In keeping with Christo’s announcement last month that his planned Colorado project, “Over the River,” would be indefinitely postponed, federal judge John Kane has ruled that the artist cannot move ahead with the project until a lawsuit attempting to stop it is resolved.
The artist Christo appeared in Cañon City, Colorado, yesterday to announce the postponement of his controversial “Over the River” project. The 77-year-old artist did not give a new date for the project, saying only that the current legal issues need to be resolved before the work can go forward.
A judge has halted ROAR’s lawsuit against Christo’s “Over the River,” but only so that a previous appeal of the project can be reviewed.
Just a few months after the exhibition date of Christo’s “Over the River” project was pushed back by a year, Colorado Department of Transportation (CDOT) officials have announced that the work will be extensively examined for its potential impact on traffic on Highway 50, the central road that runs through Bighorn Sheep Canyon, the site of the installation.
JFK Airport, Queens, NY — On my way to Cape Town, South Africa I got bumped off my flight but upgraded to business on a flight four hours later. Free drinks and dinner in British Airways business class lounge and to catch up on some work poses no problems. Walking in to a new space I regularly take note of the art hanging on wall. At first glance the “toned down” works amongst the decor of the lounge appeared to be a traditional “hotel” selection and I was about to let it be when, on closer inspection, I realized I was surrounded by a collection of (admittedly toned down) work by some of the world’s leading artists.
As we dig through our Mail Art Bulletin submissions, our participants have taken to constructing a history of Mail Art through correspondence. We received three envelopes with references to Ray Johnson, the godfather of mail art.
In the latest of a long series of environmental mishaps that have attended the artist’s environmental installations, Christo’s “Over the River” project continues to be plagued by worries that the planned piece will harm its surroundings. This time, the concern is that the installation will interrupt the migration and mating patterns of animals that make their home in the Arkansas River, Colorado setting.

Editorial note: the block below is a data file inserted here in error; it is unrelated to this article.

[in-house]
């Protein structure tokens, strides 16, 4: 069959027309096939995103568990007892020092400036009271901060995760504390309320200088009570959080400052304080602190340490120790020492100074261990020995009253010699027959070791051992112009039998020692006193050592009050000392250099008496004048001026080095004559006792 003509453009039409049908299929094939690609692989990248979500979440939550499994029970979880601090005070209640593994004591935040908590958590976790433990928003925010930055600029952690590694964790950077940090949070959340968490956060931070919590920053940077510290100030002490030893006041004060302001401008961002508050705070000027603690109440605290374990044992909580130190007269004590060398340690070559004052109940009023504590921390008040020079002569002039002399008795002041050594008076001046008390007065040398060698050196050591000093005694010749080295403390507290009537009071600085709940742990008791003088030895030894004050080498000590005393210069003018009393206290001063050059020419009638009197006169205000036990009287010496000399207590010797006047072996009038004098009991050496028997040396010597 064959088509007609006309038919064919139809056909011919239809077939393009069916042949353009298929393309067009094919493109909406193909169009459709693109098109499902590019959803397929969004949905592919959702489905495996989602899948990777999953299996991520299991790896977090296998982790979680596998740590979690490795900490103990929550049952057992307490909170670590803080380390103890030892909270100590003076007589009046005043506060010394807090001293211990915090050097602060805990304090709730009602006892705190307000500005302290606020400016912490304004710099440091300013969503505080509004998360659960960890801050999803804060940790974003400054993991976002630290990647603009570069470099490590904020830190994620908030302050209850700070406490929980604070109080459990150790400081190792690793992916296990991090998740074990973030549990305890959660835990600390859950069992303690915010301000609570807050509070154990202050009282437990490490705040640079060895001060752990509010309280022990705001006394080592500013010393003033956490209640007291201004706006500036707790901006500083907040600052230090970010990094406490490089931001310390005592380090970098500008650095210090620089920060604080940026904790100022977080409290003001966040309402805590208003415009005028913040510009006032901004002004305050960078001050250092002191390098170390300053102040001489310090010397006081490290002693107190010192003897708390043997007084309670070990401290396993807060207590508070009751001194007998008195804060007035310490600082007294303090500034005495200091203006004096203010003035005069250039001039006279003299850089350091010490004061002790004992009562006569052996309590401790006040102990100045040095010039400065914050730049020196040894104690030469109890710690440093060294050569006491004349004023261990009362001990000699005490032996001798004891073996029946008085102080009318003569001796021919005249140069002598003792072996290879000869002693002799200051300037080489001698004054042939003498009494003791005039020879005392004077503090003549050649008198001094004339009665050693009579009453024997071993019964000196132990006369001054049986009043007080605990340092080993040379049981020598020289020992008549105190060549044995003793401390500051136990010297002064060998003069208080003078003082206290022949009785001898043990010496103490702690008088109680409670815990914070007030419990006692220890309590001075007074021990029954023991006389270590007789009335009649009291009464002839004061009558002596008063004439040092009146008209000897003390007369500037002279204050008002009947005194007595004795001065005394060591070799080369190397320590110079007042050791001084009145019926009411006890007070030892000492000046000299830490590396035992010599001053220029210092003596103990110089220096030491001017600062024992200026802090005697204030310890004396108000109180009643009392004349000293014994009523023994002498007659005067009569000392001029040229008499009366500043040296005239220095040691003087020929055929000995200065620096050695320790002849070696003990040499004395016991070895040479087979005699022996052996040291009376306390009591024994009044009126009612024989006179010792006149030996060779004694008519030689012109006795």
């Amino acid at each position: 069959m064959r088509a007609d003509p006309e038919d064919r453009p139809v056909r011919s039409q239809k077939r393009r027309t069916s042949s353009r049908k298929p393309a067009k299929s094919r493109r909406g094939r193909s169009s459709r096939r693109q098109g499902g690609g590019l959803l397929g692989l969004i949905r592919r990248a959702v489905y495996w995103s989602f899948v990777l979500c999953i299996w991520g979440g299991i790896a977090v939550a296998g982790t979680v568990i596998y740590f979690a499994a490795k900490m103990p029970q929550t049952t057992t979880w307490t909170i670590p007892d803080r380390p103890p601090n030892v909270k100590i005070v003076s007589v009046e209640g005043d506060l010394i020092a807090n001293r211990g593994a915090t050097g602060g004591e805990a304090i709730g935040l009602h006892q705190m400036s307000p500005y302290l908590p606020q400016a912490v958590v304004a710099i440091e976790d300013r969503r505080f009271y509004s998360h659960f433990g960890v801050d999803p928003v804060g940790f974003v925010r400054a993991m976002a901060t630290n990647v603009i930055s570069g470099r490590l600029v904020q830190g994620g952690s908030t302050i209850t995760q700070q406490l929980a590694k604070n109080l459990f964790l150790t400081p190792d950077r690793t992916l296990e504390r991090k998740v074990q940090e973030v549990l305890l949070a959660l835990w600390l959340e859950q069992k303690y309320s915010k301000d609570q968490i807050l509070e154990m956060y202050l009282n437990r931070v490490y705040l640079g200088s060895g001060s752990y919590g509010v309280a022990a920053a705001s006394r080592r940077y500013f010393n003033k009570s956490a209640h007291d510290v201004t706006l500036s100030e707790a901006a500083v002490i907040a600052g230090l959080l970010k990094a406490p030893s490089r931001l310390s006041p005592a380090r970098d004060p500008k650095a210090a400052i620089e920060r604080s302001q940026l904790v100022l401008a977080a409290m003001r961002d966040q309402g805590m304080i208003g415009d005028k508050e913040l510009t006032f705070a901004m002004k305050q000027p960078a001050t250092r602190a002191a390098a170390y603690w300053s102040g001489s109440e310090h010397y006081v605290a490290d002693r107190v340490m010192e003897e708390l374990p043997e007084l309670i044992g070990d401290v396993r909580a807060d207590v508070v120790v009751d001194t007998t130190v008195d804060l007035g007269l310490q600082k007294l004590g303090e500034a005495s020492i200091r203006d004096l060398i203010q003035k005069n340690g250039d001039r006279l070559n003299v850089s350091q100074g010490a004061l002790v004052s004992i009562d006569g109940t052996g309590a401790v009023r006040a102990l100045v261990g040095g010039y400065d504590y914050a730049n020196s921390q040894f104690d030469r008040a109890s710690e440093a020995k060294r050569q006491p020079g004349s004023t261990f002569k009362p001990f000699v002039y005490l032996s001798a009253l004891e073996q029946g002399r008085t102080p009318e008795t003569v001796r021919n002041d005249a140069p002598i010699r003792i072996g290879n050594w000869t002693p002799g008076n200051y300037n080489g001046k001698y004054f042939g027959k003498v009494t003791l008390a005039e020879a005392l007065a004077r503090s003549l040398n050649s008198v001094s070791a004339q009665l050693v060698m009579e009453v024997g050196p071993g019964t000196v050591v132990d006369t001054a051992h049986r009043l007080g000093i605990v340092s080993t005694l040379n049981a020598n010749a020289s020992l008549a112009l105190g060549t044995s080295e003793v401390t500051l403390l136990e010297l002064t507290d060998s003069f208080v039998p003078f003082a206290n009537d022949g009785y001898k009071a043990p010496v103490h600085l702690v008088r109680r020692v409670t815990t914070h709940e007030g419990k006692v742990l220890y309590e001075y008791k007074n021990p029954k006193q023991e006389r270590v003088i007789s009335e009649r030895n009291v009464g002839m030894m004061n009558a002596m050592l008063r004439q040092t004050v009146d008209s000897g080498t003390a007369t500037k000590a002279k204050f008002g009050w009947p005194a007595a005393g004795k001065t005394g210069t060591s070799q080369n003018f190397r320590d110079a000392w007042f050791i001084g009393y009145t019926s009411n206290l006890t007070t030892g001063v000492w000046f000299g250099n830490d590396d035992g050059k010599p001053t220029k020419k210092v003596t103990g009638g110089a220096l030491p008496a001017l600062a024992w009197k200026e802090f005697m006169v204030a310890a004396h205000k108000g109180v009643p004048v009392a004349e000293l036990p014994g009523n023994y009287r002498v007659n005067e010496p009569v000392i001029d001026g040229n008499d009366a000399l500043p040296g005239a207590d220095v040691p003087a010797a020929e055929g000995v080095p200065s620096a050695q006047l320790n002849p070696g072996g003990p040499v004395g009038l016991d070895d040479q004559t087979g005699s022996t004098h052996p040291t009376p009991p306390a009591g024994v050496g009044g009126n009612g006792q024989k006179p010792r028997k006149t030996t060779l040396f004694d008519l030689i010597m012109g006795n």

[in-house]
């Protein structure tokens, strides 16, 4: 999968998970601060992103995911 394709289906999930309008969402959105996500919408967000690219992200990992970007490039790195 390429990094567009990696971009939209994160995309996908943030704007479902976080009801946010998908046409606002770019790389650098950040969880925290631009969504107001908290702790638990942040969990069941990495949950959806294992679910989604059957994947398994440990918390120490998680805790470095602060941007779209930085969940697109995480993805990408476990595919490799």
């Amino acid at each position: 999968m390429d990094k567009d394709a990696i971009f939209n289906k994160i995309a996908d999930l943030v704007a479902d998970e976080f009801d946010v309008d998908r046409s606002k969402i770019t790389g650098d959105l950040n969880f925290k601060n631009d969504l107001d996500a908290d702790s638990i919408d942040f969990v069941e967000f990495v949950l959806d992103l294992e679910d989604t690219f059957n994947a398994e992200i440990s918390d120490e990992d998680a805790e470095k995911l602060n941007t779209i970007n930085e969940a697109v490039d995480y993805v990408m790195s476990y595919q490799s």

Over the past week, I’ve been writing about art’s environmental impact and how that factors in to perceived artistic quality. What the debate boils down to for me is the question of whether art is worth its cost of production, and how we analyze a piece of art’s efficacy or value.
When we talking about public art or outdoor installations, we must factor in another aspect of the work’s impact: how does the work effect the public whose space and resources it occupies? Since public art faces scrutiny on a greater scale than most collector-driven contemporary art, it has a greater audience to please, and a greater responsibility towards transparency.
When we talk about art, we rarely talk about its environmental impact. What’s the carbon footprint of manufacturing a fiberglass Jeff Koons versus the making of an Andy Goldsworthy? As opposed to, say, water bottles, the cost of making a work of art rarely factors into how the work is analyzed and accepted. It is not for art critics to ask how many trucks were used to make Spiral Jetty. But why not? At what point do the environmental shifts and changes in the natural order that these pieces require outweigh their artistic value?
After Ai Weiwei’s Tate exhibition was effectively quarantined for its impact on visitors’ health and well-being, we thought we’d investigate the art world for a few other pieces and exhibitions that ended up being a little more than curators and artists bargained for. From the Tate Modern’s numerous Turbine Hall offenses to falling sculptures, environmental devastation, and out of control Richard Serras, here are a few works we’d only want to admire from a safe distance.